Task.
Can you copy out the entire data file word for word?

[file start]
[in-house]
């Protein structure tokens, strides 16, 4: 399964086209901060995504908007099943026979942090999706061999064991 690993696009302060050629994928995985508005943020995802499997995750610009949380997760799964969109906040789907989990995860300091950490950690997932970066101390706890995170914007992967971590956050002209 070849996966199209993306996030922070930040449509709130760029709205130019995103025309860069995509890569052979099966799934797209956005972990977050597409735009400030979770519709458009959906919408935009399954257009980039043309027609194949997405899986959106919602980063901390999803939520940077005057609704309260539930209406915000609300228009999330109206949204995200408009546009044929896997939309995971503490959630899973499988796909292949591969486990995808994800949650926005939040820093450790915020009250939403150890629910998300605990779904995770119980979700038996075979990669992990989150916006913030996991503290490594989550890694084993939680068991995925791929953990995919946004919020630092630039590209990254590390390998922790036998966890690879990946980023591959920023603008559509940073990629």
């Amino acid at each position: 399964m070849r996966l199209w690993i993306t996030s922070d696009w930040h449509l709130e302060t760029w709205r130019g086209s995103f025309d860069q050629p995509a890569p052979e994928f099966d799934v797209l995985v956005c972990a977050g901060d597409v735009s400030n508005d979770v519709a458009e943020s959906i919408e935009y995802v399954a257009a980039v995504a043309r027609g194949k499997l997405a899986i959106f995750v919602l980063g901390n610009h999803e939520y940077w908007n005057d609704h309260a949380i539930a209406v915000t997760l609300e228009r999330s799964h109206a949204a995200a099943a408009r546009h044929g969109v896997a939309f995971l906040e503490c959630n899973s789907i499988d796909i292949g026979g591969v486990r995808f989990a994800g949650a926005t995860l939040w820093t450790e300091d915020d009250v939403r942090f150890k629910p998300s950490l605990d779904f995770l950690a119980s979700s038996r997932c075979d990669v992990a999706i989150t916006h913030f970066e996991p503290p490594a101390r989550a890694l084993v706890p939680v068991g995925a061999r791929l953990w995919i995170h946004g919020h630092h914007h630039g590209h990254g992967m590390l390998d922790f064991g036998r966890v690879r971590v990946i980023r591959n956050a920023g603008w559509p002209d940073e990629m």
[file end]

[in-house]
């Protein structure tokens, strides 16, 4: 399964086209901060995504908007099943026979942090999706061999064991 690993696009302060050629994928995985508005943020995802499997995750610009949380997760799964969109906040789907989990995860300091950490950690997932970066101390706890995170914007992967971590956050002209 070849996966199209993306996030922070930040449509709130760029709205130019995103025309860069995509890569052979099966799934797209956005972990977050597409735009400030979770519709458009959906919408935009399954257009980039043309027609194949997405899986959106919602980063901390999803939520940077005057609704309260539930209406915000609300228009999330109206949204995200408009546009044929896997939309995971503490959630899973499988796909292949591969486990995808994800949650926005939040820093450790915020009250939403150890629910998300605990779904995770119980979700038996075979990669992990989150916006913030996991503290490594989550890694084993939680068991995925791929953990995919946004919020630092630039590209990254590390390998922790036998966890690879990946980023591959920023603008559509940073990629």
């Amino acid at each position: 399964m070849r996966l199209w690993i993306t996030s922070d696009w930040h449509l709130e302060t760029w709205r130019g086209s995103f025309d860069q050629p995509a890569p052979e994928f099966d799934v797209l995985v956005c972990a977050g901060d597409v735009s400030n508005d979770v519709a458009e943020s959906i919408e935009y995802v399954a257009a980039v995504a043309r027609g194949k499997l997405a899986i959106f995750v919602l980063g901390n610009h999803e939520y940077w908007n005057d609704h309260a949380i539930a209406v915000t997760l609300e228009r999330s799964h109206a949204a995200a099943a408009r546009h044929g969109v896997a939309f995971l906040e503490c959630n899973s789907i499988d796909i292949g026979g591969v486990r995808f989990a994800g949650a926005t995860l939040w820093t450790e300091d915020d009250v939403r942090f150890k629910p998300s950490l605990d779904f995770l950690a119980s979700s038996r997932c075979d990669v992990a999706i989150t916006h913030f970066e996991p503290p490594a101390r989550a890694l084993v706890p939680v068991g995925a061999r791929l953990w995919i995170h946004g919020h630092h914007h630039g590209h990254g992967m590390l390998d922790f064991g036998r966890v690879r971590v990946i980023r591959n956050a920023g603008w559509p002209d940073e990629m």